Monday, 28 May 2018

Summer Bashed

Hornets 12 - Swinton 38

BATTERED: Philosophy is a dish
best served with chips
Philosophy finds you in the strangest of places - and if ever a Hornets performance required you to be philosophical it was this car-crash at the Summer Bash.

Queuing in the rather excellent C-Fresh chip-shop post game, the guy behind the counter revealed himself to be a perspicacious philosopher with a deep insight into the human condition.

“What happens in Blackpool,” he said whilst counting out the mushy-pea fritters, “stays in Blackpool”.

And in the aftermath of Hornets’ clunking collapse under the gaze of the world’s TV cameras (yes, we received a couple of texts from exiled Hornets in the Antipodes asking “WTF happened there?”), it’s advice that we could all do well to heed.

Though in this context, it’s a big ask. The roller-coaster of being a Hornets fan demands that you suffer the lows of, say,  Whitehaven so that you may enjoy the modest heights of winning at Dewsbury - but those points on a season’s map go mostly unnoticed. The Summer Bash, however, shoves clubs used to playing beneath the cloak of anonymity blinking into a global media spotlight - an unforgiving Sauron’s Eye that reveals you to the world for extreme scrutiny.

And it’s that level of brutal exposure that makes leaving this ‘happening’ in Blackpool a bit of a struggle.

The first half gave little indication of what was to come. Swinton hit the front when Waterworth mugged a switched-off defence after 8 minutes, then Hansen coughed the kick-off to give Hornets possession deep in Lions territory; Lepori slotted in at the corner with some neat passing 90 seconds later.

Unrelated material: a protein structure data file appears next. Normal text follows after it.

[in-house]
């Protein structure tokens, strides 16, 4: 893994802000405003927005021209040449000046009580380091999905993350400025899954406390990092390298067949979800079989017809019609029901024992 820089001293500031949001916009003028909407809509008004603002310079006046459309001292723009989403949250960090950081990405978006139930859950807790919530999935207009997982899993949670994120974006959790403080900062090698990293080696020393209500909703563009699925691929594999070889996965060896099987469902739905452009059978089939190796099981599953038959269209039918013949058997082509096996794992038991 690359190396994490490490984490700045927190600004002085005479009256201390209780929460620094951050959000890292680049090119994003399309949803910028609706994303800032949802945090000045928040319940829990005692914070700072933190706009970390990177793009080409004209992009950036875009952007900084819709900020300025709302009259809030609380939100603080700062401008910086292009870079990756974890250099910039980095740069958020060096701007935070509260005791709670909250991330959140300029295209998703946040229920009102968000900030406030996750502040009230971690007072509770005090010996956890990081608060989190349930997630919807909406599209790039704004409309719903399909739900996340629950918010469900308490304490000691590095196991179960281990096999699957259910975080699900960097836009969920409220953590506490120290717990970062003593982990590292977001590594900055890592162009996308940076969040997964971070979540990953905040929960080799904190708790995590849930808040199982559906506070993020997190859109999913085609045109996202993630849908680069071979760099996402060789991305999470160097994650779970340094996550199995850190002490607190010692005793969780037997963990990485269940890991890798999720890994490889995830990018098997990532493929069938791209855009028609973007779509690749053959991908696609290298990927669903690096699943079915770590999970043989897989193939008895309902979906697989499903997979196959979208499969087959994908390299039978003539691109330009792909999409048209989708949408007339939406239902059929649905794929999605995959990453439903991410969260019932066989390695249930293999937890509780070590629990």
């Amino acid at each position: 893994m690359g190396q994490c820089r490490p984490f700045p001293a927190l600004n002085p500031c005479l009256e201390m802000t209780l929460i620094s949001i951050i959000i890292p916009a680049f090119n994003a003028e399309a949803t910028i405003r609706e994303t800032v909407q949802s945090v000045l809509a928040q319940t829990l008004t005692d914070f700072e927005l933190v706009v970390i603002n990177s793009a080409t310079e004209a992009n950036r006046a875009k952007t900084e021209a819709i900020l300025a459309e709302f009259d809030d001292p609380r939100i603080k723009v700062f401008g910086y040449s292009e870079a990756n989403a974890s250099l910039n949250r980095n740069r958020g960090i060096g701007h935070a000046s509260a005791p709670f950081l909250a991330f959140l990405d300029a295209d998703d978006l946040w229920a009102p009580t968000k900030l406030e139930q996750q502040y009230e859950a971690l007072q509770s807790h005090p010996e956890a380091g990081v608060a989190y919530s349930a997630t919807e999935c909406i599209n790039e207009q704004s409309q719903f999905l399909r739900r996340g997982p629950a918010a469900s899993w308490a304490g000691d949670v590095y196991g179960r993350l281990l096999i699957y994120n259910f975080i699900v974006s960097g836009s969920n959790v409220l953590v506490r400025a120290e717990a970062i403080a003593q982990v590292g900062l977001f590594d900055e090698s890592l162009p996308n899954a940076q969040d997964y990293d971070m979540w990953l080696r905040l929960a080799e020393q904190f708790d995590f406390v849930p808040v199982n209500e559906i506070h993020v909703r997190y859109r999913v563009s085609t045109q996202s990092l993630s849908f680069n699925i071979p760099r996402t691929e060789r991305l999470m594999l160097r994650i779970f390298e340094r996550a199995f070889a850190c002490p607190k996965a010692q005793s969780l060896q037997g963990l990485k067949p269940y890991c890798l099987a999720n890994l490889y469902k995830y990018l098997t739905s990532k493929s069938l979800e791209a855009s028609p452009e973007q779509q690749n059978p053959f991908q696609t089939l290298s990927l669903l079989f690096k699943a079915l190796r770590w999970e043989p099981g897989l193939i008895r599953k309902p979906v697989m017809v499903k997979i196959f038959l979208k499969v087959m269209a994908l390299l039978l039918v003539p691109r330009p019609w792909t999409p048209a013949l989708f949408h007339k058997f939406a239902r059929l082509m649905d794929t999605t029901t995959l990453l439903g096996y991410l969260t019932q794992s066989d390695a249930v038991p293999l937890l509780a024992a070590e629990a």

Six-all after 10 minutes; all very tight.

From here, though, both sides struggled to find any real rhythm as the game became a scrappy shambles in which completed sets came at a premium: Hornets probably just shading it on ‘artistic interpretation’, looking more keen to at least move the ball around before dropping it.

With both sides looking desperate for half-time, Swinton conjured up a moment of rare lucidity that launched Tyson through four sloppy tackles to score. Swinton ahead at the break by 12-6. Shrugs all-round - Hornets fans thinking aloud that they’d seen their side come back from a greater deficit last year.

What they hadn’t reckoned on was that, by the time Hornets next troubled the scoreboard, Swinton would have slammed 26 unanswered points through an increasingly fragmented defence.

Swinton began the second half with noticeably greater purpose - and when Barlow slipped a neat ball for Hope to score just two minutes after the restart, hearts sank.